MANILA (Reuters) - A Philippine court sentenced three Muslim rebels to life imprisonment on Friday for multiple bombings in the capital eight years ago that killed 22 people and wounded nearly 100.
The three men were members of the Moro Islamic Liberation Front (MILF), the largest Muslim rebel group in the mainly Catholic state.
“This is a triumph of justice,” Leopoldo Bataoil, police chief in Metro Manila, told reporters after the court’s verdict was handed down, adding it would boost the government’s efforts to fight terrorism.
Among those found guilty was Mukhlis Yunos, head of the MILF special operations group, who was caught wearing a disguise at an airport on the southern island of Mindanao in 2003.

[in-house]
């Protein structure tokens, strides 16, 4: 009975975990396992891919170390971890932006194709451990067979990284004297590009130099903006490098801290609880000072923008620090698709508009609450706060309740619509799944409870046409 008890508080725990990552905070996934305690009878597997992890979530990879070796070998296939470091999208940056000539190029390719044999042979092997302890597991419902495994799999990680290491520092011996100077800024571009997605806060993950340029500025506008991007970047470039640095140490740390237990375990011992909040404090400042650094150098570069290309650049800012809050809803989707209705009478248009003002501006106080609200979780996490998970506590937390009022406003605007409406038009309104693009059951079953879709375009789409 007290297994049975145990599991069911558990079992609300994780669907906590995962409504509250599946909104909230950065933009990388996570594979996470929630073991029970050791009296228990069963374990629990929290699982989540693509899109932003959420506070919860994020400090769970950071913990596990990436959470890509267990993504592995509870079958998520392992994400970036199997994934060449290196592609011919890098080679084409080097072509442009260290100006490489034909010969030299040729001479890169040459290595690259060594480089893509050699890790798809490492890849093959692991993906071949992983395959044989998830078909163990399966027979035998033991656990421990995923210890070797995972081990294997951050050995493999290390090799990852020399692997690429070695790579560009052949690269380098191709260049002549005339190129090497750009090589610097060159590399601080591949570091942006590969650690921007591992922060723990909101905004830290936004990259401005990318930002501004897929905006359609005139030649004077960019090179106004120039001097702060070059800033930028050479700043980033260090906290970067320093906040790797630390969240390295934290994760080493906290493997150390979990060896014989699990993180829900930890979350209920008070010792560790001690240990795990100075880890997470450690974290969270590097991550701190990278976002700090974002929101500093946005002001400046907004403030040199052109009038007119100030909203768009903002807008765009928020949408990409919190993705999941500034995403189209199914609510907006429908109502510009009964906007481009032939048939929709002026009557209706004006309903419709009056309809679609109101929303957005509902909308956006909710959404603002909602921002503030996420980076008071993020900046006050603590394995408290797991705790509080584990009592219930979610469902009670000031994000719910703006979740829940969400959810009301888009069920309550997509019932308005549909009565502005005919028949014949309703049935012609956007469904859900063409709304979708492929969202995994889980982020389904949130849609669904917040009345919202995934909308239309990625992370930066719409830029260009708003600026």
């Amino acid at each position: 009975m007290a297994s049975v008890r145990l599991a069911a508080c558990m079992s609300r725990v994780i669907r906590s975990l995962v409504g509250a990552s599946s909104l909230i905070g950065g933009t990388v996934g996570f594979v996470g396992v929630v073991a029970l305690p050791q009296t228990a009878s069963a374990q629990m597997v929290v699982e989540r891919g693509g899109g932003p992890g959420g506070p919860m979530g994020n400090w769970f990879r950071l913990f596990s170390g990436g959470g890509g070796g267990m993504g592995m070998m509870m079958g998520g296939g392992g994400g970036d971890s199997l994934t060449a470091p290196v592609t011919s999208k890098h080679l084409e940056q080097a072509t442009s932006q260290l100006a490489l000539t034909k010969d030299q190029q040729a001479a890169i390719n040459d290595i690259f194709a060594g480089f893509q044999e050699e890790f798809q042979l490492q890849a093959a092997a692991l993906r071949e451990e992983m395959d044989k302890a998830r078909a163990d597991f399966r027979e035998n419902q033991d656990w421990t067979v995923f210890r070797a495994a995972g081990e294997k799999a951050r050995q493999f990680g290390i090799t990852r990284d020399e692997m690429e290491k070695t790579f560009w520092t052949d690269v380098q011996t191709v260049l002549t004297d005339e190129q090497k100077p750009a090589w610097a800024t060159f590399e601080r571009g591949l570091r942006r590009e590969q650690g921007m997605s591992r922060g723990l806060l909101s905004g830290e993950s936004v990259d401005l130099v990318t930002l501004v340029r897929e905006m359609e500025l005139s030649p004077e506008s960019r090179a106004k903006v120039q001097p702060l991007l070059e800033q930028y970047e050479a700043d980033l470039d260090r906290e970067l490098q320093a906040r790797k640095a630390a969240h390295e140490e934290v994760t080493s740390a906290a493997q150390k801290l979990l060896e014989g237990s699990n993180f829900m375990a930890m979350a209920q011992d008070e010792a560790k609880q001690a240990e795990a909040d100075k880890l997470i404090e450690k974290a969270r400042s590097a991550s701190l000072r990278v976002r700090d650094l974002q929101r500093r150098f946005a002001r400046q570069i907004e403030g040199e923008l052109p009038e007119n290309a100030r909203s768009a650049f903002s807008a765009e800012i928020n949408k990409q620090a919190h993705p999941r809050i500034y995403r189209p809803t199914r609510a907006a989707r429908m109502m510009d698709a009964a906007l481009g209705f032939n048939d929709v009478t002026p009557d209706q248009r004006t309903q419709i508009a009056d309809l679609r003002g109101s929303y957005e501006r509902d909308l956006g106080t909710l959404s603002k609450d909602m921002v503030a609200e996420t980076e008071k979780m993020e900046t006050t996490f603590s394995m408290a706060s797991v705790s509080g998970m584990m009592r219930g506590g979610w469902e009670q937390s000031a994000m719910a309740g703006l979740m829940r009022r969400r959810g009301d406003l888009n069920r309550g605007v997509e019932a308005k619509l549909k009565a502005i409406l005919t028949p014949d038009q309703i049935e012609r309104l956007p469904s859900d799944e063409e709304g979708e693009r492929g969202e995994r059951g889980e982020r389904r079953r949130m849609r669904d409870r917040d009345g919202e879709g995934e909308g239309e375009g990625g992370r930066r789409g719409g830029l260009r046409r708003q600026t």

According to court records, Yunos and his group received instructions and money from leaders of Jemaah Islamiah (JI), Southeast Asia’s regional militant network, to bomb selected targets in Manila, including a light rail network and a commuter bus.
Five blasts occured, in all, on December Dec, 30, 2000.
On Friday, about 100 police officers guarded the courtroom and escorted the three rebels as they were taken back to a detention centre south of the capital.
“We think it’s wrong,” Felix Marinas, a lawyer for the three rebels, told reporters after the trial, adding he would appeal in a higher court. “We think that eventually, it’s going to be reversed.”
Government prosecutors said the Manila attack was in retaliation for the capture of three dozen MILF rebel bases on Mindanao during a four-month army offensive in April 2000.